* How can I make more money?
Most people have unsaid extensions to these kinds of questions:
* How can I move ahead in my career – when others have more education than I do?… when the
boss likes Steve better than me?
* How can I get a better job – when the economy’s so bad?
* How can I start my own business – when I haven’t got any money?
…and so on.
The answer to these questions and many more like them is: self-reliant behavior.
In Houston, Texas, on March 26th
, one of several times this year that I’ve followed
General Schwartzkopf on a program, I listened as he posed this rhetorical question:
if you are put in charge, when you are put in charge, what should you do? TAKE
He was talking about the very essence of leadership – not waiting, not
procrastinating, not looking around to copy how others did it or are doing it, not
waiting for a committee to cover your butt with its recommendations; instead,
stepping forward to do what needs to be done and to do what is right.
All too often, even when an individual finally gets the chance to be “in charge”
that he has coveted, he accomplishes little. For years, other players on the NBA
Chicago Bulls grumbled and groused about being stuck in the shadow of Michael
Jordan. They coveted the chance to command that spotlight and lead the team.
But when Michael Jordan retired, that spotlight searched vainly for that team’s
next leader. In 1994, it couldn’t find one. The most logical heir-apparent
embarrassed himself and his entire team in the playoffs by throwing a “hissy fit”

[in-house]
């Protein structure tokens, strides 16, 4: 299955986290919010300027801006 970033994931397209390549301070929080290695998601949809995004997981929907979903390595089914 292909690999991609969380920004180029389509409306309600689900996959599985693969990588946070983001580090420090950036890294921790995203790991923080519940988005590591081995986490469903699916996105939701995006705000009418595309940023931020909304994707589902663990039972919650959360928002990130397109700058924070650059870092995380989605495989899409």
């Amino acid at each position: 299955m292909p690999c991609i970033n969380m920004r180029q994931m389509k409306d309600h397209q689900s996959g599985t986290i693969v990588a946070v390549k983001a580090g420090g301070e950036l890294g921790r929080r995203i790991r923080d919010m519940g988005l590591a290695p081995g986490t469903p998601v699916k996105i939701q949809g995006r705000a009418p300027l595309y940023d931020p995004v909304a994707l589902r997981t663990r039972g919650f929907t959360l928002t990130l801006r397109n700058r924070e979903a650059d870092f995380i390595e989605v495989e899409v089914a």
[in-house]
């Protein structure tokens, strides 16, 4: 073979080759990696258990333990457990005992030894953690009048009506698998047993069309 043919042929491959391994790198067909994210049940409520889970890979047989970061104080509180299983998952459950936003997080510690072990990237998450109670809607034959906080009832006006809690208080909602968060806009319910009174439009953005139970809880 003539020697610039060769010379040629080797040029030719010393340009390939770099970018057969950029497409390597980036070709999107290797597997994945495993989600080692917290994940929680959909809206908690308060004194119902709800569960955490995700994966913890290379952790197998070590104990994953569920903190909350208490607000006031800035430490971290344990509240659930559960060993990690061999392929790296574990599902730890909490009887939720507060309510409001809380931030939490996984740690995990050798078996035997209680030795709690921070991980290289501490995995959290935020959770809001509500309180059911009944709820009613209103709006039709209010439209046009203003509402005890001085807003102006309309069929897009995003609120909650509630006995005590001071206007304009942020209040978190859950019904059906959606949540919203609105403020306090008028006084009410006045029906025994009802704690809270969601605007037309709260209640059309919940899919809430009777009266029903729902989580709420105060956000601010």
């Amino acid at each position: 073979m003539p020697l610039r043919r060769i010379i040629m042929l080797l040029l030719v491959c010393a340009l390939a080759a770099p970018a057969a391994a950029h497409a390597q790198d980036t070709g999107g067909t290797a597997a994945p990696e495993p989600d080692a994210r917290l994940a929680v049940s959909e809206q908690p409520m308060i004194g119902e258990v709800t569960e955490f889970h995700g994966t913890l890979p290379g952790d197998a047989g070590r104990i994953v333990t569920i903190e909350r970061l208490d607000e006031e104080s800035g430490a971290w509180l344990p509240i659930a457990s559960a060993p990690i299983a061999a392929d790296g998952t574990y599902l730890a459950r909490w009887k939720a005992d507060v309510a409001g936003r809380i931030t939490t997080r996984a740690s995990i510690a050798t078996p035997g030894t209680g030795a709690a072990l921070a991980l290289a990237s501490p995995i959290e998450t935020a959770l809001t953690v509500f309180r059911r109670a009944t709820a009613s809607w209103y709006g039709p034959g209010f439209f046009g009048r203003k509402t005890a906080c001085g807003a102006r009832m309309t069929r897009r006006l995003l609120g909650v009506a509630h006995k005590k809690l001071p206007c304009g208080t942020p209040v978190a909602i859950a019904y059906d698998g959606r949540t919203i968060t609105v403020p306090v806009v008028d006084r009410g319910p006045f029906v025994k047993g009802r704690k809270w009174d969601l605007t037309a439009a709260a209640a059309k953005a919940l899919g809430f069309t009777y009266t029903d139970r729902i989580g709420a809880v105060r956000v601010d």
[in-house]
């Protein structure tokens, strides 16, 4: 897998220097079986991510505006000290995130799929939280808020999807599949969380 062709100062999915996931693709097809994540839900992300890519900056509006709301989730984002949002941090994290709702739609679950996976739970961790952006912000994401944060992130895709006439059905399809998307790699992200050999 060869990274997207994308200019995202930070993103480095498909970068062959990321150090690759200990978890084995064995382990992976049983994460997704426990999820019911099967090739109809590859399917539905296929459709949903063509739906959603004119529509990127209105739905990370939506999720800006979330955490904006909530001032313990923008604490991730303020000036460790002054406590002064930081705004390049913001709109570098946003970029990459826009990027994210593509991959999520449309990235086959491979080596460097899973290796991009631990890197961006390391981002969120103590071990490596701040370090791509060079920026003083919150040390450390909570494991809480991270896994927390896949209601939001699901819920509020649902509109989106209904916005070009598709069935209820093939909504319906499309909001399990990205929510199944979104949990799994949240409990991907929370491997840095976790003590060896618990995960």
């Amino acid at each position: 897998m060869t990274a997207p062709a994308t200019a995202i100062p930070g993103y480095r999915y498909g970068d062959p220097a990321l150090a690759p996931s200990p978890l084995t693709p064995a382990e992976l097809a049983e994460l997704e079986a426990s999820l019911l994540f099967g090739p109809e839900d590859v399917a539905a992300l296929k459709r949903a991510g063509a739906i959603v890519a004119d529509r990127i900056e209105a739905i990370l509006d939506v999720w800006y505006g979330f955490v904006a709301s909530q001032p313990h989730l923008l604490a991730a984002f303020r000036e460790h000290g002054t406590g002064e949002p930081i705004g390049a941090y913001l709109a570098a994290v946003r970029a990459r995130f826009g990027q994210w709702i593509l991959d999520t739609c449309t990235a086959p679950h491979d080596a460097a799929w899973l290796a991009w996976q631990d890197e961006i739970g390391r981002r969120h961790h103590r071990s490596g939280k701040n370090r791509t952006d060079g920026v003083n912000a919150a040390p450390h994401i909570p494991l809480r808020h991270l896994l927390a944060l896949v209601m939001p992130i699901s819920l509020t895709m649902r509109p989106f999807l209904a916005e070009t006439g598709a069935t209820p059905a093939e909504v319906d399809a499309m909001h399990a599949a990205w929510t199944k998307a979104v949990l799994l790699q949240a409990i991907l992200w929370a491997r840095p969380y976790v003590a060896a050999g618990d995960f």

over not being named by the coach as the man to get the ball and try the final shot
in the final seconds of a closely-contested play-off game. This would-be leader let
his ego control his actions. Incredibly, he refused to go back in from the time out
and give his best efforts to the play that had been called. You can look around and
see such individuals squandering their opportunities constantly in just this way.
But I would go even farther: why wait until you are put in charge? Take charge
anyway. The fact is: there’s a leadership vacuum just about everywhere. Maybe
in your home. Probably in your business or place of employment. In your
industry, in your community, in your church, in your country. Quite bluntly, the
very fact that a man of such obviously, severely-flawed character and un-American
ideals as Bill Clinton can be elected President of the United States speaks loudly
about this universal vacuum of leadership. And I suggest this leadership vacuum
offers you the opportunity you seek to change your life for the better. Let me give
you a very down-to-earth example: